In his Bull of Indiction, Misericordiae Vultus, he motivates why: “Mercy is the very foundation of the Church’s life. All of her pastoral activity should be caught up in the tenderness she makes present to believers; nothing in her preaching and in her witness to the world can be lacking in mercy” (n. 10).

I fully agree! I support this Year of Mercy. What follows is from my reading of the Vatican News on, with a mix of quotes from Francis and my interpretations and comments. I’m doing this to motivate YOU to ‘do’ this Jubilee – for God’s sake! Continue reading Extraordinary Jubilee Of Mercy declared by Pope Francis

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Reconciliation & Transformation Act 6: Holy Spirit & Church

This listen to the audio teaching of these teaching notes, click

This mini-series of Reconciliation & Transformation is part of ‘fishing the world’ to turn our church outward to engage in social transformation. We shared personal stories of racism and reconciliation. Then I taught God’s Greater Story in which our personal stories find meaning – God’s Seven Act Drama of Reconciliation & Transformation:

Act One: CREATION – God’s Garden of Delight
Act Two: HUMANITY – The Rebellious Fall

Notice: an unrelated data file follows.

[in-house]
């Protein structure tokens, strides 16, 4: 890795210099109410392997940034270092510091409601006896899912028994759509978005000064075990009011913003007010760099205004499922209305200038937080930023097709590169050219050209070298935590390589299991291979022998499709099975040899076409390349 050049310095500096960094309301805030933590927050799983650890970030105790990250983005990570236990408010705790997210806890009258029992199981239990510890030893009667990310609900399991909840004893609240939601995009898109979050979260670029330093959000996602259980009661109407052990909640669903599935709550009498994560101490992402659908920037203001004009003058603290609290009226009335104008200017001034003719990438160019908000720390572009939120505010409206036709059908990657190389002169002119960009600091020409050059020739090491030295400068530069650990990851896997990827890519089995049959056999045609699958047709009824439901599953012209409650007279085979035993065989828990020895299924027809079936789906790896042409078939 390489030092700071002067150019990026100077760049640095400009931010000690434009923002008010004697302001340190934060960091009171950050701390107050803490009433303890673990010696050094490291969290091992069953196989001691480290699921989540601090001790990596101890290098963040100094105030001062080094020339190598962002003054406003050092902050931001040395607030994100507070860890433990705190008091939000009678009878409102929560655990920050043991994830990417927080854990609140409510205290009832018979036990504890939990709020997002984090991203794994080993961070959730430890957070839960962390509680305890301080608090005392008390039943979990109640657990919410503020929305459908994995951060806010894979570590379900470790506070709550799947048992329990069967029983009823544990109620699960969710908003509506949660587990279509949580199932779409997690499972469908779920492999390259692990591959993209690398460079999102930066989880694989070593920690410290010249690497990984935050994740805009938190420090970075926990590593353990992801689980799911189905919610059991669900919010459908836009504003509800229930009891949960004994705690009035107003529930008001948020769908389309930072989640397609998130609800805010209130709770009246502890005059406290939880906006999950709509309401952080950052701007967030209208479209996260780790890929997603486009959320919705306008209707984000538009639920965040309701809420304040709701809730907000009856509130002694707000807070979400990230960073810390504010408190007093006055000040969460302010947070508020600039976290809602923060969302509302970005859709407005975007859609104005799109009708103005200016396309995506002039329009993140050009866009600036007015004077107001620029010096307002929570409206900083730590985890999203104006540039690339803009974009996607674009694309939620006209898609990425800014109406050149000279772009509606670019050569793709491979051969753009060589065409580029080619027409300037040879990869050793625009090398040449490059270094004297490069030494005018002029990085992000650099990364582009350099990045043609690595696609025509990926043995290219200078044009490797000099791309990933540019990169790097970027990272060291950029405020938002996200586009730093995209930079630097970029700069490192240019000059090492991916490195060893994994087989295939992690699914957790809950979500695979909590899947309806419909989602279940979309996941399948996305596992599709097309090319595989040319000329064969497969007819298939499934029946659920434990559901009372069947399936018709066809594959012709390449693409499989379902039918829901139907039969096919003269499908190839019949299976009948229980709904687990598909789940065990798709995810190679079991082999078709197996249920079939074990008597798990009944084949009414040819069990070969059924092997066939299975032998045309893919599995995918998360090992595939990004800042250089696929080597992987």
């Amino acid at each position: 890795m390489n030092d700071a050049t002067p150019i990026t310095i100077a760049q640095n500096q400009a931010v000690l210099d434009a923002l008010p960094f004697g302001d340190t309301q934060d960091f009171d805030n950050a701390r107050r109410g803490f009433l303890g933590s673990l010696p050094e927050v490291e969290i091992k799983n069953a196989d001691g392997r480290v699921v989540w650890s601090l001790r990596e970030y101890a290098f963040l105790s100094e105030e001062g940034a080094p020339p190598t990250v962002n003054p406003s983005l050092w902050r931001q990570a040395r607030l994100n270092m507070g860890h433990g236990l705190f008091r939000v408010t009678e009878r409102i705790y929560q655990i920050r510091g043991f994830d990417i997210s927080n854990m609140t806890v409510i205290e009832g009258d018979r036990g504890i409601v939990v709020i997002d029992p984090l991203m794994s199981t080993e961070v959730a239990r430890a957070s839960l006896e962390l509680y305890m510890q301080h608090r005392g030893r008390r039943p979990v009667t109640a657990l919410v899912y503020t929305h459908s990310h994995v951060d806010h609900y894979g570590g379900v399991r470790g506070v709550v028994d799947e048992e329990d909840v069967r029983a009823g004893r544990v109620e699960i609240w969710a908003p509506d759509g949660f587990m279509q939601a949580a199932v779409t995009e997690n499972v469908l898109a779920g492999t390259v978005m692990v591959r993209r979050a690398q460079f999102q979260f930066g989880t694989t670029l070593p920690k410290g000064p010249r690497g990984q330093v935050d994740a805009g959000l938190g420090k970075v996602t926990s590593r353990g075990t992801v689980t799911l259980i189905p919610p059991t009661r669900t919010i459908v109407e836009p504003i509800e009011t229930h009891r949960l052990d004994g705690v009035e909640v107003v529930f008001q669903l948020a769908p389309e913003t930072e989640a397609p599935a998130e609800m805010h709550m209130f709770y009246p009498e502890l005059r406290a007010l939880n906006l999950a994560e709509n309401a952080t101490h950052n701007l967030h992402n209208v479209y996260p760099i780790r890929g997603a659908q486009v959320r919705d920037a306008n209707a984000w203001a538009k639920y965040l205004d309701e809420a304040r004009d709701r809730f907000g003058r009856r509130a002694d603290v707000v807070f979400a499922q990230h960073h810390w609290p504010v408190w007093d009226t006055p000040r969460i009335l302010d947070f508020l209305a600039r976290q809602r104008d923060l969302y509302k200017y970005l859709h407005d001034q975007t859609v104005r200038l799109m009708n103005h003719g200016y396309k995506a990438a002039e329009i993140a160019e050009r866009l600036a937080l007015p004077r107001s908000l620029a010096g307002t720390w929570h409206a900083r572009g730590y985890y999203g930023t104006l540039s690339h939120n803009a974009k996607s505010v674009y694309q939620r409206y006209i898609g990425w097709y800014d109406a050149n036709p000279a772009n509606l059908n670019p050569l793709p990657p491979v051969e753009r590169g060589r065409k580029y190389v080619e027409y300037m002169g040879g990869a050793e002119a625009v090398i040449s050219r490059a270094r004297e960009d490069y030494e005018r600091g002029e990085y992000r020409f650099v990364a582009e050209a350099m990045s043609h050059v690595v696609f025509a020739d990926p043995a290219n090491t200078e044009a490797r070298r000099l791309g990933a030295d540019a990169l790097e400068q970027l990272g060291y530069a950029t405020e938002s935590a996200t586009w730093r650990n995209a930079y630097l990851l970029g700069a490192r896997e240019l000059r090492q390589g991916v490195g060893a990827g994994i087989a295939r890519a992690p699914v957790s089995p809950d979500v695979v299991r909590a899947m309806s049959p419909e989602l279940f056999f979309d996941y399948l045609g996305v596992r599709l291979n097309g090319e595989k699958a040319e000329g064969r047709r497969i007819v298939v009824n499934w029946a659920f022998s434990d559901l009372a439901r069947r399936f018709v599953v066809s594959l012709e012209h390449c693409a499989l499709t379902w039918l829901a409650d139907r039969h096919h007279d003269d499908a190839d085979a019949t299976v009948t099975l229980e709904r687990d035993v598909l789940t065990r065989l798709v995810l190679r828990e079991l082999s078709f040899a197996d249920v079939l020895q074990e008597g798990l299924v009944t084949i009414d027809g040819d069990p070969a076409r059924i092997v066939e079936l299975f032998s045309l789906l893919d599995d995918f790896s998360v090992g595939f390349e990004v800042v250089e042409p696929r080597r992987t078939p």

Act Three: RESTART – Noah, Babel and The Nations
Act Four: ISRAEL – God’s Instrument of Reconciliation
Act Seven: THE END – Shalom!
Act Five: JESUS – God’s Reconciler
Act Six: HOLY SPIRIT – Through The Church

The weird numbering is theologically important: from Israel (4), the failed instrument of reconciliation, to her prophetic hope of the The End as seen in Isaiah, and then in John’s Revelation when all things are made new (7). But THAT future END broke into our world 2000 years ago in Jesus, dissecting history (5). Act 5 is the gift of God’s Son (Jn 3:16) who accomplishes reconciliation in his own body on the cross, where all barriers and walls of division were destroyed, the principalities and powers defeated, and Jews and Gentiles reconciled into “one new humanity” (see Eph 2:14-18 & Col 2:15).

Act 6 is the gift of God’s Spirit who comes at Pentecost to effect (apply and make real) Jesus’ work of reconciliation & transformation. Act 6 goes all the way through to Christ’s Second Coming – The End of God’s drama, The Beginning of the Eternal Ages. Do you realise that we’re playing our particular part LIVE in Act 6, on the world’s stage right now as witness to world to bring the drama to The End (Act 7)? See the diagram Continue reading Reconciliation & Transformation Act 6: Holy Spirit & Church

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Forming (in) Community by Practicing Relationship – Part Two